The story opens when he's with a number of men and sets an explosive device to go off and shut down a mine that was hiring non-union workers. Since the scabs take jobs of union men, they feel that they are taking food off of their table.
With the minors on strike and no work to be found, Perry enters the job corps. He makes mistakes but owns up to them and ends up with letters of recommendation and the promise of a good job. However, a letter comes about his father being injured in a bomb that was set at a union meeting. He rushes home to see his father and promises revenge to the men who set the bomb.
Perry's family refuses to accept welfare and there is a memorable scene when welfare workers come to his home and discuss taking the three youngest children to a home where they could get care and feeding.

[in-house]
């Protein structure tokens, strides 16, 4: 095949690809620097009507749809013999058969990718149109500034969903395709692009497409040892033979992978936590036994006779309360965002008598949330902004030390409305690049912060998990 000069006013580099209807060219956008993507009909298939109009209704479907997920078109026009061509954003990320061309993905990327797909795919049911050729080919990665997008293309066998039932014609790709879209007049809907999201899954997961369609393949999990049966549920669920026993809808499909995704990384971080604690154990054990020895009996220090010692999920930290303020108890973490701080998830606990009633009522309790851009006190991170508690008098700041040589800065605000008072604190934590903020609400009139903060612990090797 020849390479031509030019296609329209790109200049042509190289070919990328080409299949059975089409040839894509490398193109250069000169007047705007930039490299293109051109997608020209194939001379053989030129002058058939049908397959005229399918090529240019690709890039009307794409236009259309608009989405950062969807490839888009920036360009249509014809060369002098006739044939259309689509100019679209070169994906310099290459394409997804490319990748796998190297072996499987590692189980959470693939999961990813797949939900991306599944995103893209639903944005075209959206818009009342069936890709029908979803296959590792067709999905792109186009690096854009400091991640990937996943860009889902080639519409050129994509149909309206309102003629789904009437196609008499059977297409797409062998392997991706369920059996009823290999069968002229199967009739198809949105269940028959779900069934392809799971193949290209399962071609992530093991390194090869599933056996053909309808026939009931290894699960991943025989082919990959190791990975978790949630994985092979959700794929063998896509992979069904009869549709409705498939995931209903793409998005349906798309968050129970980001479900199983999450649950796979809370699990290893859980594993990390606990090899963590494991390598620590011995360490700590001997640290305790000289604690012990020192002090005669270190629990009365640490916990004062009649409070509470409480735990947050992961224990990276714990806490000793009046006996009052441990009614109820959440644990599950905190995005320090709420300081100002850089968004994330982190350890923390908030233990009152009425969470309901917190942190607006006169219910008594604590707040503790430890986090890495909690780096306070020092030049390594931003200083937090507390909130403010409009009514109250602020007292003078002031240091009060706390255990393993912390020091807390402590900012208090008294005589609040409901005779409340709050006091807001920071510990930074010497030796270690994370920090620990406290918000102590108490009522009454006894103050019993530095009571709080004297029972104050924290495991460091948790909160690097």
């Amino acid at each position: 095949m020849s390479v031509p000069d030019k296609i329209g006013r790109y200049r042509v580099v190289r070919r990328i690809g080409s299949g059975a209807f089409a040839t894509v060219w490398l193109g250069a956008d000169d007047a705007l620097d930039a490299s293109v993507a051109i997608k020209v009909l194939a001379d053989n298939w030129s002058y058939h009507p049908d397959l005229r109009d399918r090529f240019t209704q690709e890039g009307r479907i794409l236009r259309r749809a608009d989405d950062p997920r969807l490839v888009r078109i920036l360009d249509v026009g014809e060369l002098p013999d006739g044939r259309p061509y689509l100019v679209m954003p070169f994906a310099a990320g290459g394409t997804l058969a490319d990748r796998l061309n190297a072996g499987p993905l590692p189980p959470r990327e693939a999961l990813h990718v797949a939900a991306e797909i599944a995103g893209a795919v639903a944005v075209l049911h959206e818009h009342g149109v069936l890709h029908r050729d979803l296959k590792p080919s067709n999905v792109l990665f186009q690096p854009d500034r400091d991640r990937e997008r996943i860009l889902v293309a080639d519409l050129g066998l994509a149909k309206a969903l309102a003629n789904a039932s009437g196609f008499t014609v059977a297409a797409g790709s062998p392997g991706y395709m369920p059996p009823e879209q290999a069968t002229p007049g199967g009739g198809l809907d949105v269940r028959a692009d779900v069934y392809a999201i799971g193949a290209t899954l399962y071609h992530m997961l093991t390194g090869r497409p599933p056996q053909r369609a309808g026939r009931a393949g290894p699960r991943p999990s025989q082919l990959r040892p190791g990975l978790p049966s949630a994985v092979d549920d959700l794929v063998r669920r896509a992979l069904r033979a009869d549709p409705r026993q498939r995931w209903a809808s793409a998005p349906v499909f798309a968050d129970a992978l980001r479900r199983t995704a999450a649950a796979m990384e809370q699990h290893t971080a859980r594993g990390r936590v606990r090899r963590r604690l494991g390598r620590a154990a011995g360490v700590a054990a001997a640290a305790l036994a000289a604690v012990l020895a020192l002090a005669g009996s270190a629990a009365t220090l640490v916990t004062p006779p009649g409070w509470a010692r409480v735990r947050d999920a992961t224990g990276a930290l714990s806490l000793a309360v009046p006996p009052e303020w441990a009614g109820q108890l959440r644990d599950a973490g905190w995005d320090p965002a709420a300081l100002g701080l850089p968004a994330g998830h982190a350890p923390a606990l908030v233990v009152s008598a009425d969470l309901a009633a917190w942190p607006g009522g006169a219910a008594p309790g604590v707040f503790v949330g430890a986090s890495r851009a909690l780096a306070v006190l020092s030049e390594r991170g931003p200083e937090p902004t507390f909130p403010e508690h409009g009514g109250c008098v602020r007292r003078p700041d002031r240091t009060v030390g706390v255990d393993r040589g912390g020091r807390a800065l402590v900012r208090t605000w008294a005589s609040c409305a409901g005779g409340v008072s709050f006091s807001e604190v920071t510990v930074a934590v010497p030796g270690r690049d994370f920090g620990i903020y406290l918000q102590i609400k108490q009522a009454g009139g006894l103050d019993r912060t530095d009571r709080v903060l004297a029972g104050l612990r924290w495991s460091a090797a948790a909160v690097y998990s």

With Perry's desire for revenge, the reader feels sympathy for him and hopes that he doesn't throw his life away.
The story is extremely believable and reading of the economically deprived workmen and the big time businesses that are looking out only for themselves, the story reminded me of "The Grapes of Wrath."